Pennsylvania Addresses Nursing Shortage, Allows Additional Licensed Nurses to Practice

Secretary of the Commonwealth Al Schmidt announced Pennsylvania is taking the first step to implement the Nurse Licensure Compact by allowing nurses with multistate licenses issued by 40 other states and territories to practice in Pennsylvania. This key step will help address Pennsylvania’s severe nursing shortage and increase health care access for patients across the Commonwealth.

Starting Sept. 5, registered nurses (RNs) and licensed practical nurses (LPNs) who hold a multistate license through the interstate Nurse Licensure Compact (NLC) will be permitted to practice in the Commonwealth. Administered by the National Council for State Boards of Nursing (NCSBN), the NLC is an agreement among 41 states and territories to recognize nurses licensed by compact members. Act 68 of 2021 authorized Pennsylvania to join the NLC, which increases patients’ access to in-person and telehealth care.

“Pennsylvania is committed to ensuring that Pennsylvanians can receive top-notch care from licensed, qualified health care professionals,” Schmidt said. “By implementing this first phase of Pennsylvania’s engagement in the NLC, we are expanding opportunities for patients and providing hospitals and health systems with access to an approved, vetted group of licensed RNs and LPNs.”

November 2022 industry survey by The Hospital and Healthsystem Association of Pennsylvania (HAP) showed vacancy rates of 30% for RNs providing direct care, which is a 10 percentage point increase since 2019. A separate HAP report from January 2023 showed that Pennsylvania could have a shortfall of more than 20,000 RNs by 2026.

Allowing qualified RNs and LPNs to practice in the commonwealth expands the pool of recruits for hospitals and other health care facilities and helps alleviate burdens on overworked nursing staffs, making conditions safer for both patients and health care workers.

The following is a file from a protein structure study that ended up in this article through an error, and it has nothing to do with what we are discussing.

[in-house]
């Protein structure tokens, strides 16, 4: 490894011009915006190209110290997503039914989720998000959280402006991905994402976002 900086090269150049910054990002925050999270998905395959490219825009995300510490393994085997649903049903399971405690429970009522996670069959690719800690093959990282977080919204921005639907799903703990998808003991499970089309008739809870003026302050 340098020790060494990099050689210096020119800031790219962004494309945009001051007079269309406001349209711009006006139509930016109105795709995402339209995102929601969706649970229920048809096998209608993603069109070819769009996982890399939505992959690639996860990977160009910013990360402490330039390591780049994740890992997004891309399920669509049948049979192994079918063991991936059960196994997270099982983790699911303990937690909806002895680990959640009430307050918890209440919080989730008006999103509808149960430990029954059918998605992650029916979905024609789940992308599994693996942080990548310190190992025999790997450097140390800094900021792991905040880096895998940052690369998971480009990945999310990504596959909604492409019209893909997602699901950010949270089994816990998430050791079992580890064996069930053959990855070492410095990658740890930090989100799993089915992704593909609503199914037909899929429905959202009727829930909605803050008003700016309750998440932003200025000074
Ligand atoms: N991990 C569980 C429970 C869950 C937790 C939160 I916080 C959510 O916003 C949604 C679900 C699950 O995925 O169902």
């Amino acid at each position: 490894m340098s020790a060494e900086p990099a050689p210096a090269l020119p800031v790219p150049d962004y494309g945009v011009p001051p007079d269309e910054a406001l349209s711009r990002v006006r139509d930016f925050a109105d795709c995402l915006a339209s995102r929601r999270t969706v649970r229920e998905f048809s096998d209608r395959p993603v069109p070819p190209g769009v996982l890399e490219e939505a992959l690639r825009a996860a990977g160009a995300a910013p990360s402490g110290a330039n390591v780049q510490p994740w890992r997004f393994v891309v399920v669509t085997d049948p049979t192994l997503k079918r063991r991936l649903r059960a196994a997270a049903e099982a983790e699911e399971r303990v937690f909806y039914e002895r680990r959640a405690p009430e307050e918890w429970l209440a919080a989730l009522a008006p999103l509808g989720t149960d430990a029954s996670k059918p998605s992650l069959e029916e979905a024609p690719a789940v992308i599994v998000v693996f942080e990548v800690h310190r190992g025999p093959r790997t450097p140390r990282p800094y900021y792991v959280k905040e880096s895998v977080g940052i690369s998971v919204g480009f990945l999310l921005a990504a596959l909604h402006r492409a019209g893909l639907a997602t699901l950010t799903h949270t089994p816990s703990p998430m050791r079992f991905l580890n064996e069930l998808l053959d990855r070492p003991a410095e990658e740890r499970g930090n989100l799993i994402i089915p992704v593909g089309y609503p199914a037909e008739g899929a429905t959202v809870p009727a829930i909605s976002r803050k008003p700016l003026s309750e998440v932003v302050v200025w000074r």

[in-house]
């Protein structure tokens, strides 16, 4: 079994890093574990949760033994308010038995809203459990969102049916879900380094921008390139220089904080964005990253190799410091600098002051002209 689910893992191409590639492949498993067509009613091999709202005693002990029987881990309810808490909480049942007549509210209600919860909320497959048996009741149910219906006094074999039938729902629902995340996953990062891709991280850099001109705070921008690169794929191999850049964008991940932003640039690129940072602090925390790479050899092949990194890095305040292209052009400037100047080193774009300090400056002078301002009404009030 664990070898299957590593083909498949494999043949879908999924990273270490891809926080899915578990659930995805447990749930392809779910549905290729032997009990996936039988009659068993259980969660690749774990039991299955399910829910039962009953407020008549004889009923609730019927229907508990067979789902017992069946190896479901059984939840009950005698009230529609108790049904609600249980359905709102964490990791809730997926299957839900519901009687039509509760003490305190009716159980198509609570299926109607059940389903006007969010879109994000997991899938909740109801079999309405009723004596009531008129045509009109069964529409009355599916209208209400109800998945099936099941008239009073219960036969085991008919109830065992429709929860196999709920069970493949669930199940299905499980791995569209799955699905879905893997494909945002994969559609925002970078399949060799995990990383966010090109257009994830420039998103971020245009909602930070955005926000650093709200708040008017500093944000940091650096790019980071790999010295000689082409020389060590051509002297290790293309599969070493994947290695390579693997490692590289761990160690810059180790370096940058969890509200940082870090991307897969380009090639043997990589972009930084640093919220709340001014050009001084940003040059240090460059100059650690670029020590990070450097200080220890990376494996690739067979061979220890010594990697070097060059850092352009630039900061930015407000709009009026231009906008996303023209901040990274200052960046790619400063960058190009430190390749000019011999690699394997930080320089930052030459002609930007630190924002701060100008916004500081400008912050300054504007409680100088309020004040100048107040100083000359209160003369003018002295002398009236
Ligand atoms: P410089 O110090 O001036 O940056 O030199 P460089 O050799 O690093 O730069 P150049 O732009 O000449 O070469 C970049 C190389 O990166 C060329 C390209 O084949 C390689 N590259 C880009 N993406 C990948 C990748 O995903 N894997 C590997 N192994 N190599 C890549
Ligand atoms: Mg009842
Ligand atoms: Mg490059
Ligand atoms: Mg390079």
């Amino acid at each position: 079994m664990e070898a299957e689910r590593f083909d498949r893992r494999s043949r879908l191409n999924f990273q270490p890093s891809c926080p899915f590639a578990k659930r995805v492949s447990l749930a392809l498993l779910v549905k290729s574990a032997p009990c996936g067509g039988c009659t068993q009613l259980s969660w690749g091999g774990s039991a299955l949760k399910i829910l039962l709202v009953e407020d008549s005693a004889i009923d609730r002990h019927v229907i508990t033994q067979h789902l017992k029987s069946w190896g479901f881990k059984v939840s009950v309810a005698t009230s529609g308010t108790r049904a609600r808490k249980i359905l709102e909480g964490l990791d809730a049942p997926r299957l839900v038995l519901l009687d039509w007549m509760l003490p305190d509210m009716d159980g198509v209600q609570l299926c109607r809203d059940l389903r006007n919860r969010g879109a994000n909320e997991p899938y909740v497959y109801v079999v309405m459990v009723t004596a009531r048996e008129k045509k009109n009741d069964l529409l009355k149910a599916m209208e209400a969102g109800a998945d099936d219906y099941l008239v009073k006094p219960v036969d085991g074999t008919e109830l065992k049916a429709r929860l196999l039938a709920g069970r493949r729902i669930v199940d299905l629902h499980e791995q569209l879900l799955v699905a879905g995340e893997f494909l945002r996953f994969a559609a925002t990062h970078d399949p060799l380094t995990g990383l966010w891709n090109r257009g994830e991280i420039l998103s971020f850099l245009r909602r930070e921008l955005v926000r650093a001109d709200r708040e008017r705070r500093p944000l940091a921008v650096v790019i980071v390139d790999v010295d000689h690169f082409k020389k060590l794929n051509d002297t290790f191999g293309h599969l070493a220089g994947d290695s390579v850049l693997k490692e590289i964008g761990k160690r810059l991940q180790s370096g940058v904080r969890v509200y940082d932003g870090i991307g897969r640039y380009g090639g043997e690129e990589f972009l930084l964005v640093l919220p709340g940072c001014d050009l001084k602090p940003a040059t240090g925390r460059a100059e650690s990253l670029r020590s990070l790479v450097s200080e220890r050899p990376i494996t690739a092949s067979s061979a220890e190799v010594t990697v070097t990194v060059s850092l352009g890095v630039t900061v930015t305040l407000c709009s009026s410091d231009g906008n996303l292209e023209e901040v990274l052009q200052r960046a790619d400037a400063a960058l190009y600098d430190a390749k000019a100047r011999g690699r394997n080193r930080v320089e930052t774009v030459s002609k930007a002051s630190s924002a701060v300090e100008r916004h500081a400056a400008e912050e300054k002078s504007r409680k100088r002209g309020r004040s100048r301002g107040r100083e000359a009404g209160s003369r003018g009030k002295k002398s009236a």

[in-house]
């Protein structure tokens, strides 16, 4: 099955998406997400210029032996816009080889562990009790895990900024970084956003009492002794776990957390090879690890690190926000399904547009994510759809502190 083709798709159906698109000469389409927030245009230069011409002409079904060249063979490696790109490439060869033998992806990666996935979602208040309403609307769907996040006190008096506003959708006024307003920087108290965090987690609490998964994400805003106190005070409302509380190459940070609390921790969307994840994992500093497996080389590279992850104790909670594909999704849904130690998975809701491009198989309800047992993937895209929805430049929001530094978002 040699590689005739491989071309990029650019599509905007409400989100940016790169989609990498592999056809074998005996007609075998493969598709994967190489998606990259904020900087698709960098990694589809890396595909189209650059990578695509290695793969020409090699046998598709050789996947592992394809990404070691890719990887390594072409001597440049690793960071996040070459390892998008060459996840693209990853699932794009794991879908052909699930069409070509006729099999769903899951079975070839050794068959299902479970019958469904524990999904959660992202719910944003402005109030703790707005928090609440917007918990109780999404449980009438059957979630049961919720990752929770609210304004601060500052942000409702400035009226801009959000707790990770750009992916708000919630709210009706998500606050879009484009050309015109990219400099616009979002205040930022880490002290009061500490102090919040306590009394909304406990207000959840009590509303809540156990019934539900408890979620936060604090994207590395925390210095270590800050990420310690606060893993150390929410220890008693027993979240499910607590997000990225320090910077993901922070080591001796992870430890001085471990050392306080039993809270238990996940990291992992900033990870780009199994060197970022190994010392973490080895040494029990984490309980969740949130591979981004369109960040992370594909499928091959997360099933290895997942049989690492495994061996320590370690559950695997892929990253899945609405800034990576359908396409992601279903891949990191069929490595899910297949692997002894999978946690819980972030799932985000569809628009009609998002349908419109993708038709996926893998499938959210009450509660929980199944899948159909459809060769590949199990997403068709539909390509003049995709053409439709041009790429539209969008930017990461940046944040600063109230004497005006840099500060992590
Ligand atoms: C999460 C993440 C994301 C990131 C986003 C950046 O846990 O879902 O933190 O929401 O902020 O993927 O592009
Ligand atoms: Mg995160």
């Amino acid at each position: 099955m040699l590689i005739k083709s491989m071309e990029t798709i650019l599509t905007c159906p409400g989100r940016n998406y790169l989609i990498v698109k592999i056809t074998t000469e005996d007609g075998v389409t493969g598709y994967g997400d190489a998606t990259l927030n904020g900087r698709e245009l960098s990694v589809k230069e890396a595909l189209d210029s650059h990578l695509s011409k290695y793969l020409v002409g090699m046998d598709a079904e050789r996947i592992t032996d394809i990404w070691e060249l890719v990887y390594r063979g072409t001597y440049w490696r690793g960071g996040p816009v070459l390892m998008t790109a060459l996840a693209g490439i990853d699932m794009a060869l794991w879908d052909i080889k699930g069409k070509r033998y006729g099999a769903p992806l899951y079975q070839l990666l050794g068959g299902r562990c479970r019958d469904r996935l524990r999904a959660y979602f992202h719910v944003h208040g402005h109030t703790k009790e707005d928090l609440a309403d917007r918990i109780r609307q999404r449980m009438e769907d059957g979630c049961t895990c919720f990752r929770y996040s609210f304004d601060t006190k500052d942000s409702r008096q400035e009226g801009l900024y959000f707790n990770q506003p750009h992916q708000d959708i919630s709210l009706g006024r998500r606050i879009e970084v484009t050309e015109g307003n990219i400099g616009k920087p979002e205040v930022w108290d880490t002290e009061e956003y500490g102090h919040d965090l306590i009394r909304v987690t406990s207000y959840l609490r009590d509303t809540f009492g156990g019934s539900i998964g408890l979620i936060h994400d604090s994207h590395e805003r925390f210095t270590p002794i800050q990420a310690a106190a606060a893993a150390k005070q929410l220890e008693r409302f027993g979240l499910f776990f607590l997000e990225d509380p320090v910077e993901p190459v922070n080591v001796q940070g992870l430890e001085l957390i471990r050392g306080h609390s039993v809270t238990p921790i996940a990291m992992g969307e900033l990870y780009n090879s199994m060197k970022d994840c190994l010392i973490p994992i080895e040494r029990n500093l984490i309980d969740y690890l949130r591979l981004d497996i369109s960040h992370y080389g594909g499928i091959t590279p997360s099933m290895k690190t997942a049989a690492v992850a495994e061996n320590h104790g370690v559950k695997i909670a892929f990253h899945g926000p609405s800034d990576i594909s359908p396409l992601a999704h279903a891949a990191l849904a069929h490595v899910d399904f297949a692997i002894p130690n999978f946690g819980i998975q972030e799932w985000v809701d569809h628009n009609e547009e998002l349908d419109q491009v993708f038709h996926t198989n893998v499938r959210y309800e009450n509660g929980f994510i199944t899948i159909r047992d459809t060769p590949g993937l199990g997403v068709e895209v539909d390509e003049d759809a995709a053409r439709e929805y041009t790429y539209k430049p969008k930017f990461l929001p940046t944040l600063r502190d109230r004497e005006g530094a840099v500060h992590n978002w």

“This is a critical first step in the full implementation of the Nurse Licensure Compact. The Department of State continues to work diligently with its state and federal partners to satisfy the preconditions necessary to fully implement the NLC,” Schmidt said. “Once that occurs, Pennsylvania’s State Board of Nursing will be able to issue NLC multistate licenses to Pennsylvania nurses, allowing them to practice in compact member states and territories.”

Among the preconditions for fully implementing the NLC is being able to certify to other compact states that Pennsylvania’s State Board of Nursing has performed an FBI criminal background check on Pennsylvania applicants, a process that requires FBI authorization. The Department of State has sought this authorization and is awaiting a response.

“We are also ensuring that other technical and regulatory requirements are able to be met so that the commonwealth can fully implement the NLC as quickly as possible once we receive FBI approval,” Schmidt added.

“This announcement is an important step to bringing more nurses to the bedside to care for Pennsylvanians. HAP thanks the Shapiro Administration for its action on this initiative and its ongoing efforts to finalize Pennsylvania’s implementation of this compact,” said Nicole Stallings, president and CEO of The Hospital and Healthsystem Association of Pennsylvania (HAP).

“It’s critically important that we do everything we can to alleviate the hospital staffing crisis that is driving RNs from the bedside and imperiling patient care in every corner of our state,” said Maureen May, R.N., president of PASNAP, the Pennsylvania Association of Staff Nurses and Allied Professionals. “By drawing more nurses to PA, the Nurse Licensure Compact will help ensure that, at this very critical time, our hospitals are amply staffed and that our nurses are able to give the care they want and have been trained to give.”